A top Swiss law enforcement official has been found guilty of accepting lavish gifts from Russia, including a bear hunting trip in Siberia, but will not be punished, judges have ruled.
The decision by Switzerland’s top criminal court on Friday followed hours of explosive testimony earlier in the week exposing sensitive, unofficial links between the alpine state’s powerful federal prosecutor’s office and its Russian counterpart.
The revelations — which included the disclosure that Russian officials had intensively lobbied Swiss prosecutors on delicate cases such as the Magnitsky affair in a series of discreet off-diary meetings in expensive restaurants and on elaborate holidays and day-trips — come at a particularly challenging time for Swiss law enforcement.
The criminal proceedings in Bellinzona concern Mr Lauber’s top Russia expert, “Viktor K”, an individual he handpicked from Switzerland’s federal police to advise him on complicated white-collar cases relating to Russia and to act as a roving representative for him outside of official legal processes.
Swiss judges have ruled Viktor K’s real identity cannot be revealed.
“This verdict makes Switzerland a banana republic,” said Bill Browder, the former employer of Mr Magnitsky, who has become one of the Kremlin’s most vociferous and successful international critics.
Mr Magnitsky, a lawyer, died in a Russian jail in 2009 after exposing a massive fraud by Russian officials. Mr Browder has turned the case into an international cause célèbre. “The [Swiss] law enforcement system under Lauber is completely compromised by the Russians,” Mr Browder said.
Viktor K was originally convicted of the charge of “acceptance of an advantage” — a concept in Swiss law regarded as a lesser, preliminary form of bribery — last June.
The case this week was an appeals hearing. Judges ruled that the original verdict was sound, but quashed the punishment. Mr K’s lawyer, Dominic Nellen, argued his client, who had no decision making powers in the federal prosecutor’s office, had been unduly punished for simply doing the job he was briefed to do by his superiors.
Hours of testimony from senior officials on Tuesday exposed fresh details of Mr K’s “fluid” role and of the links between Swiss federal prosecutors and Russian officials for the first time.
At the centre of the case was a bear hunting expedition to Kamchatka Mr K was taken on in August 2016.
Mr K maintained he had no knowledge of the nature of the trip, which involved flights across Russia and private helicopters to take a small group deep into the Siberian wilderness, until he arrived at Moscow’s Sheremetyevo airport. He also told the court he had no idea who paid for the expedition, speculating it could have been one of several Russian oligarchs.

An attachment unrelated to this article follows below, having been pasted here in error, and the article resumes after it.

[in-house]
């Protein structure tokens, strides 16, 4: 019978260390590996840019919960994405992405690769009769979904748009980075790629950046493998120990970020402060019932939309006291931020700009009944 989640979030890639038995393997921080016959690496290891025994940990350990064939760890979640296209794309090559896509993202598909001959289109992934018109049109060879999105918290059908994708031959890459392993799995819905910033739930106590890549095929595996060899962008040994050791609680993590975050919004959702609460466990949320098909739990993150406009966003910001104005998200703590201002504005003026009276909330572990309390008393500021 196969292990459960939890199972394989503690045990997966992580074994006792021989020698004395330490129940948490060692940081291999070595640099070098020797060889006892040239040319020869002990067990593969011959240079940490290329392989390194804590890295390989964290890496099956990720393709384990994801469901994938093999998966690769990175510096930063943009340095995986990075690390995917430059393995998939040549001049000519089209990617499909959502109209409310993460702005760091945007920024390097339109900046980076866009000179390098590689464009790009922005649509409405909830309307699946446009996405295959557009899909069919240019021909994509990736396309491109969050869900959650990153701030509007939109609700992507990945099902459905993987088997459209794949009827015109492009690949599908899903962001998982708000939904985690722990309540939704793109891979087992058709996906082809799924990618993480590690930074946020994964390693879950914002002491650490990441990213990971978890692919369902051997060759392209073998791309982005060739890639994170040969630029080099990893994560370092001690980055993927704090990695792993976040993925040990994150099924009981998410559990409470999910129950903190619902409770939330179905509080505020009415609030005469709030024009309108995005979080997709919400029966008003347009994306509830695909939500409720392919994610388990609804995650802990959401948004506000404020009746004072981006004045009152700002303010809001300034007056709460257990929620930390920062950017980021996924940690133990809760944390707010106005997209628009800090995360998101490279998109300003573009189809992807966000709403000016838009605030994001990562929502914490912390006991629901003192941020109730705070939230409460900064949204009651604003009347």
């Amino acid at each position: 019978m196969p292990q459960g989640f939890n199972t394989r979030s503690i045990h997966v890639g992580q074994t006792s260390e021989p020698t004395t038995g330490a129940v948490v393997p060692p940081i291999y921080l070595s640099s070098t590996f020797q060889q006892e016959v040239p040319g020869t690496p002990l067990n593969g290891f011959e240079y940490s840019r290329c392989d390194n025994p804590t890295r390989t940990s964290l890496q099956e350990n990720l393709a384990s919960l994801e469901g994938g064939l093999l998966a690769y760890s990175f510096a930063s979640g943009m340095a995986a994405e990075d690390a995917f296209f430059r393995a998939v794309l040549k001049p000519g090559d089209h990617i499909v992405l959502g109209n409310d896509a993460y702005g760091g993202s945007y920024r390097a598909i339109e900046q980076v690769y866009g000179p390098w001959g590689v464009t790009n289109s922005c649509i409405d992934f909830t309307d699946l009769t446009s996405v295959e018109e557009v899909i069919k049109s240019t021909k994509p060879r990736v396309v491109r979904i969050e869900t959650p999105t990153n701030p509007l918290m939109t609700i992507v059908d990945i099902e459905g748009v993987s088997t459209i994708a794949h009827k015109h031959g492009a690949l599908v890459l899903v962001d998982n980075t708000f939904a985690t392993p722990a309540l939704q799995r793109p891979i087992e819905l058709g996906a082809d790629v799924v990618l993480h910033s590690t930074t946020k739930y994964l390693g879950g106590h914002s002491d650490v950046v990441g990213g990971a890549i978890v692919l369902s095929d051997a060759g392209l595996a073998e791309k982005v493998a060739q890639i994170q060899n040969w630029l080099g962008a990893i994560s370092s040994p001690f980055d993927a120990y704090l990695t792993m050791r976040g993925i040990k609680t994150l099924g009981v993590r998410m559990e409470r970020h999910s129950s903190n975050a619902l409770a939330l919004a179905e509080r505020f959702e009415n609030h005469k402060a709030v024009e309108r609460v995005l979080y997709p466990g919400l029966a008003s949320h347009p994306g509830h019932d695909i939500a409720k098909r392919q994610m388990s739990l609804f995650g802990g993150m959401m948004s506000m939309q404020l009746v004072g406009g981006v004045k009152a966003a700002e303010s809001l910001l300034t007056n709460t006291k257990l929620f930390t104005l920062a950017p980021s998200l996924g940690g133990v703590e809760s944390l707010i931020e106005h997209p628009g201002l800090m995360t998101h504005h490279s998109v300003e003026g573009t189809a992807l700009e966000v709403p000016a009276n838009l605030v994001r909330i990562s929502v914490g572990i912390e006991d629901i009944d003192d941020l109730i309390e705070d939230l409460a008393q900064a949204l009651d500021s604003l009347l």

“In Russia, whoever has the money, pays,” Mr K told the court, characterising his position as complicated by a huge cultural gulf between Russia and Switzerland, where he bemoaned the miserliness of official hospitality rules.
At times the case dwelled on minor details, as judges probed what clothes Mr K had packed, the number of bunk beds per room in the Siberian “barracks” he had stayed in, and the price of the three bottles of whisky and Swiss chocolate he took with him as gifts.
But other details, including hours of talks on open Swiss legal cases, may raise more serious questions.
Mr K’s testimony could prove critical in challenging the basis of other Swiss verdicts, indictments or investigations by exposing bias at the heart of the country’s legal establishment towards Moscow’s agenda. While the hearing in Bellinzona was closed to the public, representatives of several prominent Swiss law firms were present in the press gallery taking notes on Mr K’s case.
Mr K was taken on the Kamchatka trip — as well as on at least two other expeditions — by Saak Karapetyan, Russia’s deputy state prosecutor, a close ally of president Vladimir Putin.
Mr Karapetyan, who was responsible for organising contacts between Russia and the Trump campaign during the 2016 presidential election, via the lawyer Natalya Veselnitskaya, and was also responsible for Russia’s obfuscation of the poisoning of Sergei and Yulia Skripal in the UK, died in a helicopter crash in October 2018.
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